The Canaanite city developed during the Late Bronze Age from the 16th to 12th centuries BCE. It  was the largest of the Canaanite cities with a population of about 15,000 inhabitants. It consisted of an upper city, and a lower city on a large rectangular plateau to the north of the upper city. The later Israelite city was smaller and was only in the upper city.


There are at least six historic periods of interest at Hazor because of their biblical associations – the Canaanite period, the Israelite conquest of Canaan, the period of the Judges, the early monarchy under King Solomon, the period of Ahab king of the Northern Kingdom, and the conquest and destruction of Hazor by the Assyrian king Tiglath-Pileser. This Assyrian attack led to the first of two exiles of the Jews from the Northern Kingdom of Israel and their soon disappearance from history.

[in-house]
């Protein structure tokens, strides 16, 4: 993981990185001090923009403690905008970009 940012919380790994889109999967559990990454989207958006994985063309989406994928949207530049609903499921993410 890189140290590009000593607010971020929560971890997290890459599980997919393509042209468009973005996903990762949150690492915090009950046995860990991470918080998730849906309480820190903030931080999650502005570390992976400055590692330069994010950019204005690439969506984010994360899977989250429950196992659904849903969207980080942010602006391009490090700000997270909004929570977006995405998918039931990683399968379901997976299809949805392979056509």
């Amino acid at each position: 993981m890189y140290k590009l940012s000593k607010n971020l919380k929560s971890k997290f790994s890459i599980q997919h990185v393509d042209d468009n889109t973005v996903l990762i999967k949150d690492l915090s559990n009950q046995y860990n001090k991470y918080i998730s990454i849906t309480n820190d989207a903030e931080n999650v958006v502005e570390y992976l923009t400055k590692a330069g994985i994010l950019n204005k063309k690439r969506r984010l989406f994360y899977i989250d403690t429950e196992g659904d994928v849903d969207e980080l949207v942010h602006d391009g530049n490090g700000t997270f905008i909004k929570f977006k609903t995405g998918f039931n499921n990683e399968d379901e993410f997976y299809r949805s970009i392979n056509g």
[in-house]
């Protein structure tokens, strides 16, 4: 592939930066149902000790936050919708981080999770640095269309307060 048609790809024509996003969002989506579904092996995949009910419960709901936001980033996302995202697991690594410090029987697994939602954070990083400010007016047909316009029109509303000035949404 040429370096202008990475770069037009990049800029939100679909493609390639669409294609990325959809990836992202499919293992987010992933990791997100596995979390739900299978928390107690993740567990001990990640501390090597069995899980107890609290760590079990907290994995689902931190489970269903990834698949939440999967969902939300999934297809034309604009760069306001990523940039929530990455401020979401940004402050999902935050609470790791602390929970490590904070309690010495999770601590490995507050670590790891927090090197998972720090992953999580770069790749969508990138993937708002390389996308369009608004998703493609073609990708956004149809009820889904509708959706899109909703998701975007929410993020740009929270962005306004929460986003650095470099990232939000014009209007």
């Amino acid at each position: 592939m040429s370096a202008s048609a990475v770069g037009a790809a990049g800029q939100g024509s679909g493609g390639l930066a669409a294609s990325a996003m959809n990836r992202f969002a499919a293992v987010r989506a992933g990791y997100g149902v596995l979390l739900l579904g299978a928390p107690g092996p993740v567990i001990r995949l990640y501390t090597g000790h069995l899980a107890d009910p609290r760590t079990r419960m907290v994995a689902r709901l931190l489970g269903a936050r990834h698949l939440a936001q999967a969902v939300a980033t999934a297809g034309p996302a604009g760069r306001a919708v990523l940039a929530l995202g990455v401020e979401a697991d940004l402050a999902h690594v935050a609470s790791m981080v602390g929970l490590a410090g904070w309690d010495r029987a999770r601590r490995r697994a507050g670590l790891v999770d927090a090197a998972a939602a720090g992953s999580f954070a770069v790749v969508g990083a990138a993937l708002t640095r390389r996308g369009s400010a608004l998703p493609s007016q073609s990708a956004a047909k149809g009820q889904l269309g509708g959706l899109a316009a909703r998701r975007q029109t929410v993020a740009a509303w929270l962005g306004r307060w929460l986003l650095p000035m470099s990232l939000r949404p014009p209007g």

Joshua’s conquest of Canaan occurred in four main phases. The first was the capture of Jericho. The Israelites made a pact with the Canaanites of Givon under the mistaken impression that they were from a distant land. However, Givon was not far from Jerusalem and overlooked important north-south and east-west highways. This effectively divided the country into two and prevented the northern Canaanite kingdoms uniting with the southern kingdoms.  Joshua then captured the cities of Ai and Beth El. Appreciating the seriousness of the Israelite’s pact with Givon, the five kings of the southern part of the country united to attack the Gibeonites. However, Joshua made a surprise attack on this alliance and defeated it. This saved him from having to besiege and defeat each of the cities in the southern part of the country individually.